Saturday, September 13, 2014

Turn off that cell phone!

This morning there was an interesting article on Facebook about a restaurant that consistently got bad reviews. They served the same number of customers daily but the wait was longer, service slower, and reviews much more negative. They compared monitor tapes from ten years ago and today. Ten years ago, no one had a cell phone. Today, people turn to the phones are soon as they are seated; it may be 20 minutes before they're ready to place their order. Some call wait people to the table because they can't get wifi and want it fixed. When served their food, they spend minutes taking pictures of it and of each other. Then they ask their server to take pictures of all of them. All of this distracts the server from other customers and adds to the time customers spend at the restaurant. Ten years ago, diners were fed in an hour and five minutes; today it is only five minutes shy of two hours. So think about that...and about the server's time  you whip out your phone. The world probably won't stop if you don't get a call immediately.
We are getting the message over and over that technology is separating us from our fellow man. We dine together for companionship or should, but too many of us isolate ourselves by turning on the phone. I've been to dinner with different branches of my family when all four--parents and kids--were on their phones and I was left staring at the ceiling. (One family is an exception--their poor deprived children don't have phones.) My daughter arrives every afternoon to pick up her son and often as not is on the phone. When we sit to visit, she's on the phone.
The article this morning got me to thinking--if you take the dimmest view, we are on the slippery slope to becoming a nation of isolated individuals, with nothing in common with our fellow man. It may be a long slope, but it's out there.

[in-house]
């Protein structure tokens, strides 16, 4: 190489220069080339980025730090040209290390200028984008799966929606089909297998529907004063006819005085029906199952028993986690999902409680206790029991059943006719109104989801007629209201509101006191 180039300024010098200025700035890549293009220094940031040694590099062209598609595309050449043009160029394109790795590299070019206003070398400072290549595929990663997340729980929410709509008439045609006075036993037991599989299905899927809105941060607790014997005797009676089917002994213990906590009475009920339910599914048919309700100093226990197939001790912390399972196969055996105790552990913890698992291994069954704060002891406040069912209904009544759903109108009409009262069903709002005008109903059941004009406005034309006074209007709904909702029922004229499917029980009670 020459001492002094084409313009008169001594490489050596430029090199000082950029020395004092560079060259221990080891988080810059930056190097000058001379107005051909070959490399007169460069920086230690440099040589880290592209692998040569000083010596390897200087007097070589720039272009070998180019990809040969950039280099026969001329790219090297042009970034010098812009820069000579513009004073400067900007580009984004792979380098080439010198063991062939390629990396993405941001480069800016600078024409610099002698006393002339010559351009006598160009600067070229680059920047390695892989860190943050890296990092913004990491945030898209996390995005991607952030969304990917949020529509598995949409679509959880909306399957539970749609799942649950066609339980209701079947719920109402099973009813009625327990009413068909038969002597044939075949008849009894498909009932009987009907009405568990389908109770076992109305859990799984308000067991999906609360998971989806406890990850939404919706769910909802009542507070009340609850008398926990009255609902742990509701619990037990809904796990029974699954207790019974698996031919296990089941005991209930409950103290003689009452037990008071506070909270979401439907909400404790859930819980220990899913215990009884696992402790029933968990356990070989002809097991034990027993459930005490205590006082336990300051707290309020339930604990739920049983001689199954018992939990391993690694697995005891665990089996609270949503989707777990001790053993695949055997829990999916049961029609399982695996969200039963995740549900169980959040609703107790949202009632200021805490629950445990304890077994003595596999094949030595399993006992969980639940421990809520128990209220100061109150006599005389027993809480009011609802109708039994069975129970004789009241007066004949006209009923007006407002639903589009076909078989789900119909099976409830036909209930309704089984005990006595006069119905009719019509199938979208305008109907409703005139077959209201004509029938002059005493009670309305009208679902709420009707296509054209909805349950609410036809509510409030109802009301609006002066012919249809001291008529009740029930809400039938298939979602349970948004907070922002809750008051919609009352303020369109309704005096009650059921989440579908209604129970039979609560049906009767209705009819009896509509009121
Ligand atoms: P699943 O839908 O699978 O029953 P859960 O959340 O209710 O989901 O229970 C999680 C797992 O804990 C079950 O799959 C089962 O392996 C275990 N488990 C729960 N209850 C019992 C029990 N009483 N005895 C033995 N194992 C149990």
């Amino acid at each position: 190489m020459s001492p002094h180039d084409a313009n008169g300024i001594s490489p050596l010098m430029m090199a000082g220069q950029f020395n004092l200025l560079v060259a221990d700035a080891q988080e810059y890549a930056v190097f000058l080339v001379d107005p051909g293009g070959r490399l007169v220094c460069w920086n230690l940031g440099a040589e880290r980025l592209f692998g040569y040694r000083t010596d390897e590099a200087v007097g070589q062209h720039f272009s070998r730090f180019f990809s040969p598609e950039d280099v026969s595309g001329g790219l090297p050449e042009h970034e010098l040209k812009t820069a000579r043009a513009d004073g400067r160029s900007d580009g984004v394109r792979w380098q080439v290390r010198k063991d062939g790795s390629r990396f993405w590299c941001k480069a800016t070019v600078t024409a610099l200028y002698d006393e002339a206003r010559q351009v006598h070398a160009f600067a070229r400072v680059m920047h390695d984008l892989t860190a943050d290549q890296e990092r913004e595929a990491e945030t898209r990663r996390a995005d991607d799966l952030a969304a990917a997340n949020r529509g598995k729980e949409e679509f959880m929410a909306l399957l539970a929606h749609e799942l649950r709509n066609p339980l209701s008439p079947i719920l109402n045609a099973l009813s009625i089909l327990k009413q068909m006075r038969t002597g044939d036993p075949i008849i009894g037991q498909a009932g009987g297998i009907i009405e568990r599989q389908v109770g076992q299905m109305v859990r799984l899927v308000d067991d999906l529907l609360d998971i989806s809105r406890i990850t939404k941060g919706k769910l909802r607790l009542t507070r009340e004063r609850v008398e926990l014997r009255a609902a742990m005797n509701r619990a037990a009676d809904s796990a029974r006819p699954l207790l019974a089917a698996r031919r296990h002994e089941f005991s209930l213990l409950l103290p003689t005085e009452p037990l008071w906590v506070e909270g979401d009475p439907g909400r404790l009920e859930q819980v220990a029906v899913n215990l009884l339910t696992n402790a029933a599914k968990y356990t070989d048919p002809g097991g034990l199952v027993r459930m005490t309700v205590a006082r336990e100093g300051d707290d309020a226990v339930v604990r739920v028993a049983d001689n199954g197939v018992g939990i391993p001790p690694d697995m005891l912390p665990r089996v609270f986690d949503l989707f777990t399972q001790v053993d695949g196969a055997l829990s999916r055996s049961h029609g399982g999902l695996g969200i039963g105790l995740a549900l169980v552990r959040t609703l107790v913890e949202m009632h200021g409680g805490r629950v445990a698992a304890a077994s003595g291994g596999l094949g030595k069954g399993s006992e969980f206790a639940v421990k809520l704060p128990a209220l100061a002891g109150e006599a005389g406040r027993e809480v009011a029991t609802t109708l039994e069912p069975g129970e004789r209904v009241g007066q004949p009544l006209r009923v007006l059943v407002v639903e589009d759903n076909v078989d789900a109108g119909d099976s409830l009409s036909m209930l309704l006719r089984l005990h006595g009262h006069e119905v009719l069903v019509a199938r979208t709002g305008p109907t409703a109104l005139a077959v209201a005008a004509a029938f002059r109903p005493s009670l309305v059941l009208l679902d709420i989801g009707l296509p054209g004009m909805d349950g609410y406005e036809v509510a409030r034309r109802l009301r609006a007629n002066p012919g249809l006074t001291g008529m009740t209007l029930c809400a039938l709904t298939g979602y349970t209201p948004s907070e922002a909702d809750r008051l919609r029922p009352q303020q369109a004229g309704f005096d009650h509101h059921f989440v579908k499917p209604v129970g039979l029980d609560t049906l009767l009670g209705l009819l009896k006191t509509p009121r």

In the short view, cell phones and email may account for an increasing lack of collegiality in our society. We don't take time to put down the phone and listen, really listen to other people. Even families. We're on our phones, our iPads, watching TV. What happened to good old-fashioned dinner time conversations and story telling (my kids can tell wonderful tales about family dinners in their childhood--they had the example, for sure). Maybe today we're forgetting how to listen.
Political scientists and other such types tell us we have the most polarized political panorama in history. There is no middle ground, just two extremes (I'm as guilty as anyone). Our leaders are either conservatives or liberals, and the Grand Canyon stands between them. Could technology be part of the problem? What would happen if we put twelve senators, six from each side of the aisle, in a locked room for twelve hours? (With food supplied of course but no phones, computers, TV, etc.) Would they kill each other or is it too much to hope for that they'd begin to listen?
I'll have the roast salmon with my texting, please.

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